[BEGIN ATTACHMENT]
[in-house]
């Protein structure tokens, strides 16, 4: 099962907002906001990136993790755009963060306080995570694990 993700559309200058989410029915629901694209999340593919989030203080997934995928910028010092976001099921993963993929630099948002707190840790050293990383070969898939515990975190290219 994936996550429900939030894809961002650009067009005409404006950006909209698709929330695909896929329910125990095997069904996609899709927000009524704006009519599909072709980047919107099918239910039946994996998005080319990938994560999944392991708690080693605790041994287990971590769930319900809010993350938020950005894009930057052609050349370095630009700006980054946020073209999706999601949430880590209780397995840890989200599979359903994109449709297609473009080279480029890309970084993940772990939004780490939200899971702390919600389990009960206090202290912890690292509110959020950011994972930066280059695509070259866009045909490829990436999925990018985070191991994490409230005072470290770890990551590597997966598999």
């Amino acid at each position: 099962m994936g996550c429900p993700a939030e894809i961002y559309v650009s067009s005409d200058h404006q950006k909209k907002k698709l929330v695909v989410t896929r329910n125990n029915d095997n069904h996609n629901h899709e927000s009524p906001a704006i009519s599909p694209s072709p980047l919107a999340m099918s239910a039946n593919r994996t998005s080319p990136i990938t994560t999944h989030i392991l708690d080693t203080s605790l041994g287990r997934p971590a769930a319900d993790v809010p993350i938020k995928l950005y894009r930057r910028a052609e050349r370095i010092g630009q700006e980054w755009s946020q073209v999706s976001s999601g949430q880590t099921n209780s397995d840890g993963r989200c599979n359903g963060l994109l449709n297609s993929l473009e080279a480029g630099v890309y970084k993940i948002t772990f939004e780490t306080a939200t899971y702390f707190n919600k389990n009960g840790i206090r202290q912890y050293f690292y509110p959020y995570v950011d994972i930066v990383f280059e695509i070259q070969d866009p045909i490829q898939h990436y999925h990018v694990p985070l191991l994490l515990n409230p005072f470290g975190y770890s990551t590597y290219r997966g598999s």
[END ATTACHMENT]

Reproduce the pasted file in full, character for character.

[in-house]
């Protein structure tokens, strides 16, 4: 099962907002906001990136993790755009963060306080995570694990 993700559309200058989410029915629901694209999340593919989030203080997934995928910028010092976001099921993963993929630099948002707190840790050293990383070969898939515990975190290219 994936996550429900939030894809961002650009067009005409404006950006909209698709929330695909896929329910125990095997069904996609899709927000009524704006009519599909072709980047919107099918239910039946994996998005080319990938994560999944392991708690080693605790041994287990971590769930319900809010993350938020950005894009930057052609050349370095630009700006980054946020073209999706999601949430880590209780397995840890989200599979359903994109449709297609473009080279480029890309970084993940772990939004780490939200899971702390919600389990009960206090202290912890690292509110959020950011994972930066280059695509070259866009045909490829990436999925990018985070191991994490409230005072470290770890990551590597997966598999």
């Amino acid at each position: 099962m994936g996550c429900p993700a939030e894809i961002y559309v650009s067009s005409d200058h404006q950006k909209k907002k698709l929330v695909v989410t896929r329910n125990n029915d095997n069904h996609n629901h899709e927000s009524p906001a704006i009519s599909p694209s072709p980047l919107a999340m099918s239910a039946n593919r994996t998005s080319p990136i990938t994560t999944h989030i392991l708690d080693t203080s605790l041994g287990r997934p971590a769930a319900d993790v809010p993350i938020k995928l950005y894009r930057r910028a052609e050349r370095i010092g630009q700006e980054w755009s946020q073209v999706s976001s999601g949430q880590t099921n209780s397995d840890g993963r989200c599979n359903g963060l994109l449709n297609s993929l473009e080279a480029g630099v890309y970084k993940i948002t772990f939004e780490t306080a939200t899971y702390f707190n919600k389990n009960g840790i206090r202290q912890y050293f690292y509110p959020y995570v950011d994972i930066v990383f280059e695509i070259q070969d866009p045909i490829q898939h990436y999925h990018v694990p985070l191991l994490l515990n409230p005072f470290g975190y770890s990551t590597y290219r997966g598999s």